Down a hill from an office park in White River Junction is a campsite tucked away in the woods. It’s beneath a highway corridor, on land owned by the Vermont Agency of Transportation.
There’s a small green cabin next to a covered cooking area. Inside is a bed on a raised platform, neatly made. Battery-powered lights dangle overhead.
Keith Ingalls lives here. He’s in his mid-30s, with a boyish face. He’s tried to clean the place up — he wants it to look presentable. He’s clear though, this is not where he wants to be.
“I don’t enjoy living like this,” he said. “I still want to do better. I still want to succeed. This is not how I want to live. This is just unfortunately where I’m at, at this point in time.”
Ingalls has lived in White River Junction for a few years, and only started camping during the pandemic.
“Before this, I worked at a movie theater,” he said. “When the pandemic hit, that was one of the first things they shut down.”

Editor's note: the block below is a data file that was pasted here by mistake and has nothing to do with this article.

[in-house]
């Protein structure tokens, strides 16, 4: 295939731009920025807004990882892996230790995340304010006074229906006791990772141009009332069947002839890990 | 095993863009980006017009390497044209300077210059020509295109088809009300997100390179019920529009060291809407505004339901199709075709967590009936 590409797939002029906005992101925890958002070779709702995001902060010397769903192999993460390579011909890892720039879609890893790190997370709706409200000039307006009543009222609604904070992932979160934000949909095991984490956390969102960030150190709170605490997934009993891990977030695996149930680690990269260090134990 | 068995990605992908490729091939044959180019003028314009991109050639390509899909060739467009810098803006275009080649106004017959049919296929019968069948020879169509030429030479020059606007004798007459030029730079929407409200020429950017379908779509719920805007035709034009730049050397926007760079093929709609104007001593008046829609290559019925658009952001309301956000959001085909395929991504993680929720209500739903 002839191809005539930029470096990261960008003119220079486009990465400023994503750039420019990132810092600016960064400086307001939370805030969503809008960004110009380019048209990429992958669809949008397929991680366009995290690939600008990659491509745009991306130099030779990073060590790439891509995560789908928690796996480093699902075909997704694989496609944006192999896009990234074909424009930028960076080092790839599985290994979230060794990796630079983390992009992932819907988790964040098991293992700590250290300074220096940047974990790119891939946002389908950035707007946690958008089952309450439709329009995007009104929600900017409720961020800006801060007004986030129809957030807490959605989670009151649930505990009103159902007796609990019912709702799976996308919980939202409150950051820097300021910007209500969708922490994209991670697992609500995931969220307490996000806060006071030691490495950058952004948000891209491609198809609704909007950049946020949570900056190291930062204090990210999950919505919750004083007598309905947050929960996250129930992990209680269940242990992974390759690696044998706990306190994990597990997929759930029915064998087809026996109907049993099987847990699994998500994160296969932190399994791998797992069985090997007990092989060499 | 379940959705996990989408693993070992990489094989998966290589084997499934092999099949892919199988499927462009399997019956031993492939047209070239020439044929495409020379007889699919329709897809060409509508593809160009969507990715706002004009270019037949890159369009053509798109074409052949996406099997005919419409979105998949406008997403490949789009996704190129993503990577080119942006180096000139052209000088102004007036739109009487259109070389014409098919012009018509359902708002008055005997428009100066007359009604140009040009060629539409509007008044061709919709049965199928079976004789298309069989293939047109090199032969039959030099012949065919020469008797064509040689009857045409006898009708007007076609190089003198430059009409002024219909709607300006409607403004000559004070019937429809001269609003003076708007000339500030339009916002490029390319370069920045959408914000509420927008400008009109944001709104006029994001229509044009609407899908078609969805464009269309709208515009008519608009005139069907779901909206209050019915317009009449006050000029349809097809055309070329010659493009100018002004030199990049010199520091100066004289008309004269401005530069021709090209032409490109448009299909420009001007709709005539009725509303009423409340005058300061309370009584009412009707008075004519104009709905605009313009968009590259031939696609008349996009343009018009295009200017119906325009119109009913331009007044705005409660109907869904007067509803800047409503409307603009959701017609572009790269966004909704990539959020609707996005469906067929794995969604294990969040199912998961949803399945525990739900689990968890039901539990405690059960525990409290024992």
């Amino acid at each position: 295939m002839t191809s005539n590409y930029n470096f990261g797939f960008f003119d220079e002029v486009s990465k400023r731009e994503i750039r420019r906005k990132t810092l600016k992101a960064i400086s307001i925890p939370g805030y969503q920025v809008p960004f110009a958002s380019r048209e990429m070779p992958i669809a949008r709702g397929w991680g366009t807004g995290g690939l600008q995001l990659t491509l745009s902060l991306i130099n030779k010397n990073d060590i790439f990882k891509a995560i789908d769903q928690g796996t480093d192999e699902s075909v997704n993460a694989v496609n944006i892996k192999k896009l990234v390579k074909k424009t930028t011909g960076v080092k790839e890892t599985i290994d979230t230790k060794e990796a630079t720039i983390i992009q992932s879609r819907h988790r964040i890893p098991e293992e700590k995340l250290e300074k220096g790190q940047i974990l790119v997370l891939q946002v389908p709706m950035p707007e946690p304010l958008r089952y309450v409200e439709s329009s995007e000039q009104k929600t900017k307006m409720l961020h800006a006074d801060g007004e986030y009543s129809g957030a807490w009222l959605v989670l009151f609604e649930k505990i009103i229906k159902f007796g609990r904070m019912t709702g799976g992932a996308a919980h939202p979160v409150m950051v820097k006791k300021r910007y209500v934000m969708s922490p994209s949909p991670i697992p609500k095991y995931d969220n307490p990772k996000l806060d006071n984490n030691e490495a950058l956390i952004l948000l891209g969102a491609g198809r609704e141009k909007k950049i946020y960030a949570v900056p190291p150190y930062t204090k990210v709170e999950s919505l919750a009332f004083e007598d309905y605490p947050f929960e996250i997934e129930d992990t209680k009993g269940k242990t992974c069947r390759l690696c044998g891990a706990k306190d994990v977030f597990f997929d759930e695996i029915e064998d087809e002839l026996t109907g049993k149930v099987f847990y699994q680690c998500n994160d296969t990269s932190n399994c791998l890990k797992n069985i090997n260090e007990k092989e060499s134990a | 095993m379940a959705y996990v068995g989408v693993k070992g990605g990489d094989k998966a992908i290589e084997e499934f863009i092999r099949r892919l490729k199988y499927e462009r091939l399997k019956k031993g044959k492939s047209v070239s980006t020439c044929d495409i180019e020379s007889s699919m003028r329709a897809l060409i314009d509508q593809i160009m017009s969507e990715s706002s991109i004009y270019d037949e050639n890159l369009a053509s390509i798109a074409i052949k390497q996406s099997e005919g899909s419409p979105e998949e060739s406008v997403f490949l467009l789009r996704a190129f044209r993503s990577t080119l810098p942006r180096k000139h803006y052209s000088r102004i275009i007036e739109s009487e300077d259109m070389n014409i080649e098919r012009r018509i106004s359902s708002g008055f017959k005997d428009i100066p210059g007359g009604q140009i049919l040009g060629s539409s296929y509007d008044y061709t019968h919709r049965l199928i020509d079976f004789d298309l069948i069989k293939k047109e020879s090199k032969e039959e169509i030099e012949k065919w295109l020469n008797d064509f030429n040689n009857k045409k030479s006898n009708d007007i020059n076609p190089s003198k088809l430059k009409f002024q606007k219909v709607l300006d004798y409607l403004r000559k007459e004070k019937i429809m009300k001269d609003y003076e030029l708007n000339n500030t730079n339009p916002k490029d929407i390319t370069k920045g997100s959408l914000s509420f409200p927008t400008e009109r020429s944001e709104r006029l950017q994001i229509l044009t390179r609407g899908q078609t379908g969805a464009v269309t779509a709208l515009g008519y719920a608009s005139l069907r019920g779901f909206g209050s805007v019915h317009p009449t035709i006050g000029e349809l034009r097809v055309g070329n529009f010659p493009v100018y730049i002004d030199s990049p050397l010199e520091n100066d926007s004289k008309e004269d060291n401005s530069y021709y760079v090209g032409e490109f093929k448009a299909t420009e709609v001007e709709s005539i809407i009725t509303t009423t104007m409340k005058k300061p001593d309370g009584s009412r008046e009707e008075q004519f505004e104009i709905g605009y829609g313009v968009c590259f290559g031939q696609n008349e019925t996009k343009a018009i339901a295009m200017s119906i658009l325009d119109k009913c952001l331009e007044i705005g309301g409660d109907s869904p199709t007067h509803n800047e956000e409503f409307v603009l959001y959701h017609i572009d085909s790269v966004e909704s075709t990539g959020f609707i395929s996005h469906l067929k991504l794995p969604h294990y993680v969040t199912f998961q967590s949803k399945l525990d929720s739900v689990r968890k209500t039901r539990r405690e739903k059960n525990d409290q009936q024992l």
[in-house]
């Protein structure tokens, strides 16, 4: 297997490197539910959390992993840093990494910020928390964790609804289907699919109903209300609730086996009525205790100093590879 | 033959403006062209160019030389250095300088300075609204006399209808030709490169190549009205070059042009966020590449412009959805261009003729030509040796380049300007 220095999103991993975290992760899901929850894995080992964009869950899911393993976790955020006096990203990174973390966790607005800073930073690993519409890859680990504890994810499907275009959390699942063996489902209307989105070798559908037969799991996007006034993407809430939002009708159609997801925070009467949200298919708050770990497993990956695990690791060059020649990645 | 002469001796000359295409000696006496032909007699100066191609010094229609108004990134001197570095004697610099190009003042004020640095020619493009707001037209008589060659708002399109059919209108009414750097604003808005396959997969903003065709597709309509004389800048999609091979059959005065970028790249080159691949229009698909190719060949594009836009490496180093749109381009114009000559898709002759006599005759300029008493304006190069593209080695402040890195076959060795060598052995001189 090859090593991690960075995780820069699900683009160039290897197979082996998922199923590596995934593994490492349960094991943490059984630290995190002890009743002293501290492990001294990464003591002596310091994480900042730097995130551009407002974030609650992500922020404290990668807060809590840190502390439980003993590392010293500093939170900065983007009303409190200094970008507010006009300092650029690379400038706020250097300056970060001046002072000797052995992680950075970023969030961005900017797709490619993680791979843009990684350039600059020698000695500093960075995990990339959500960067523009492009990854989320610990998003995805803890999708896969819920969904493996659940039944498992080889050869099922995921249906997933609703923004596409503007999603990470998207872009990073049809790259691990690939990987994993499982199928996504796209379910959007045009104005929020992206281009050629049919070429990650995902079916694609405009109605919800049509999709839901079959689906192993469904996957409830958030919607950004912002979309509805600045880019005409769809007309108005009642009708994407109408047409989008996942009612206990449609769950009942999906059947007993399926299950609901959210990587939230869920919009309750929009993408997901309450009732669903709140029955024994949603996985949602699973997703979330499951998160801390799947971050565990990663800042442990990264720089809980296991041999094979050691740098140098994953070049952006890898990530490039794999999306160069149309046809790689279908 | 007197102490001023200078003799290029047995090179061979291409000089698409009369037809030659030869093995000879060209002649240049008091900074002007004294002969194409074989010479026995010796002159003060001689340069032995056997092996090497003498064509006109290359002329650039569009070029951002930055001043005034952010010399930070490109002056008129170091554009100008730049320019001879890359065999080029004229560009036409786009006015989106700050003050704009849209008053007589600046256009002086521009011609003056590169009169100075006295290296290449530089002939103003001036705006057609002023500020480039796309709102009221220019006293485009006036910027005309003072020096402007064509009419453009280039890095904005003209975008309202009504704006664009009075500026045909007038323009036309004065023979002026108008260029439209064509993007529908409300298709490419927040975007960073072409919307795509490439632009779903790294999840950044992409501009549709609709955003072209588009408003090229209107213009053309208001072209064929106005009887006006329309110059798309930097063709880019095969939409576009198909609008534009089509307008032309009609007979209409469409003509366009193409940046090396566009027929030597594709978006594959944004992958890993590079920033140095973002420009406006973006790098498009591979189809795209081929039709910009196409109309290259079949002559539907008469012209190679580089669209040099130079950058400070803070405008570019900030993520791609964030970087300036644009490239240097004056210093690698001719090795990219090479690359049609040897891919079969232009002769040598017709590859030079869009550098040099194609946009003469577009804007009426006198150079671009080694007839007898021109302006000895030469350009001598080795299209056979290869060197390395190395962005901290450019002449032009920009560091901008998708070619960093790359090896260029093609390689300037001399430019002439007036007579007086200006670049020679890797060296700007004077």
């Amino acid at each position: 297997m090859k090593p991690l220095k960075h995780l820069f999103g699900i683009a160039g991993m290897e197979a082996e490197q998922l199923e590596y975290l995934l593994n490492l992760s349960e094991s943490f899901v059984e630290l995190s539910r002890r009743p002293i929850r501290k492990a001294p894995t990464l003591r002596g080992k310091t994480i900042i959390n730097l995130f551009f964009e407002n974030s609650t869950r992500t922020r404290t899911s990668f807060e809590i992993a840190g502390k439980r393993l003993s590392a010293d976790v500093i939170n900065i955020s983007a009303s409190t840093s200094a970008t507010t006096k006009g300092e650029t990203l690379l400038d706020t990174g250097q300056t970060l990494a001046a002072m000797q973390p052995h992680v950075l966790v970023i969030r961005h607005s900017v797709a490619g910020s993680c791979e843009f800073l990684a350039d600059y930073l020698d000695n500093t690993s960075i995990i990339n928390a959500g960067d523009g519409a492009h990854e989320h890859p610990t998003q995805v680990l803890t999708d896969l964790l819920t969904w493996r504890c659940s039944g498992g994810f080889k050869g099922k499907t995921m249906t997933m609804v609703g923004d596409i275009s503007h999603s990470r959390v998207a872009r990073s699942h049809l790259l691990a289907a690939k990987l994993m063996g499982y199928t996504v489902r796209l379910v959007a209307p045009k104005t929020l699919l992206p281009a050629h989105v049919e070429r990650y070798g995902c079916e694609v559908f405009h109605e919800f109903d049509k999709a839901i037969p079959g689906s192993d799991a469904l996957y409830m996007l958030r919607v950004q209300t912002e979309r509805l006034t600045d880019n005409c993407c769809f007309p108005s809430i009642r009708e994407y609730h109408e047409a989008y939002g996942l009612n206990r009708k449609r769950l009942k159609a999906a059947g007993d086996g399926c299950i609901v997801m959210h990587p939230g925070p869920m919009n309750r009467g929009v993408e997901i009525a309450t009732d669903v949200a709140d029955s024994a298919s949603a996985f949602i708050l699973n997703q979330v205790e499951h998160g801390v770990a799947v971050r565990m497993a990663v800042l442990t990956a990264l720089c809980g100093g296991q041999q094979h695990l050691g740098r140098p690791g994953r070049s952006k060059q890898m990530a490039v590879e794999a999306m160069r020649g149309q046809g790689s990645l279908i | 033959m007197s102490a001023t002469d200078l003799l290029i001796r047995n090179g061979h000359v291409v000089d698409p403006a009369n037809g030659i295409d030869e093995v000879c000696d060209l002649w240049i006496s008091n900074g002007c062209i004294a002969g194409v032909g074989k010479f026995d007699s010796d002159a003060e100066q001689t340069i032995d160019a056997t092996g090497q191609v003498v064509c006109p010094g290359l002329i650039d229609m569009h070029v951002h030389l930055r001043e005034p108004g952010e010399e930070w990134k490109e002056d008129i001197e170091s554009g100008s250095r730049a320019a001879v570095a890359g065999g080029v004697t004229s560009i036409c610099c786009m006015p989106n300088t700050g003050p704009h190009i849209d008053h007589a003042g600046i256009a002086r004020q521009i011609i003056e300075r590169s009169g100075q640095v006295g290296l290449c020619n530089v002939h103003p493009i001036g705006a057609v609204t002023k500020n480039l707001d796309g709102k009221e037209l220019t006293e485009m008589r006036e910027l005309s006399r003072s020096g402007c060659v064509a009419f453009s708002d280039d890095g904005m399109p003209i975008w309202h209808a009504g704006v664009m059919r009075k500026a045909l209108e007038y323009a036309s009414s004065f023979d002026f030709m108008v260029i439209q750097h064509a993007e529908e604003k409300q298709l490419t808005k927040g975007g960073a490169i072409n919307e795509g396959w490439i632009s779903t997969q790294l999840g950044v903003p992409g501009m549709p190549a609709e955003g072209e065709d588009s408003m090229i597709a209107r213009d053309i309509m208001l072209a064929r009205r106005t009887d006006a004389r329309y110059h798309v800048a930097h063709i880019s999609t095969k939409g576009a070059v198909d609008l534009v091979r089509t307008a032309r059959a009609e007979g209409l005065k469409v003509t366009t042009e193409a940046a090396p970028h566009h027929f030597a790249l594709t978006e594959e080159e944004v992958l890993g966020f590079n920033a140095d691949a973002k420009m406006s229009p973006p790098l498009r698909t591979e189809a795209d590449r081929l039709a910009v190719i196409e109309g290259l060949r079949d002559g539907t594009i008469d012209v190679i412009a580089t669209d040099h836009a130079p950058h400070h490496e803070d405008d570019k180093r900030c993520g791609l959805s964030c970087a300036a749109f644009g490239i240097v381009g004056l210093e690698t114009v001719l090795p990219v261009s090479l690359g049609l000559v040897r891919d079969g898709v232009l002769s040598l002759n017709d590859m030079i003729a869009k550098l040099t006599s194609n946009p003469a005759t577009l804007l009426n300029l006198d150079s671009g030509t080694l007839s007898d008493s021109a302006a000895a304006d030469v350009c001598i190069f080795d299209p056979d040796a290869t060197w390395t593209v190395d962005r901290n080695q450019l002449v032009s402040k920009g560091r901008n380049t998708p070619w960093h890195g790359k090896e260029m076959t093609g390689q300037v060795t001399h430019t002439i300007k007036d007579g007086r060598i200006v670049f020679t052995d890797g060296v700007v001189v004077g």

He lost his job and from there, everything spiraled. He lost his housing. And he has a criminal record, so he doesn’t qualify for most low-income apartments and state housing vouchers.
Having this place to live has helped him get by and stay safe as colder weather approaches. He doesn’t know what he’ll do if he has to leave. And that’s been a big concern recently.
Under the town policy for Hartford, Vermont, if someone complains about a campsite in what’s deemed a high-sensitivity area, like state land in a highway corridor, the town can notify landowners and ultimately have the campsites taken down.
The problem with doing this in Hartford is that many people experiencing homelessness say they have nowhere else to go.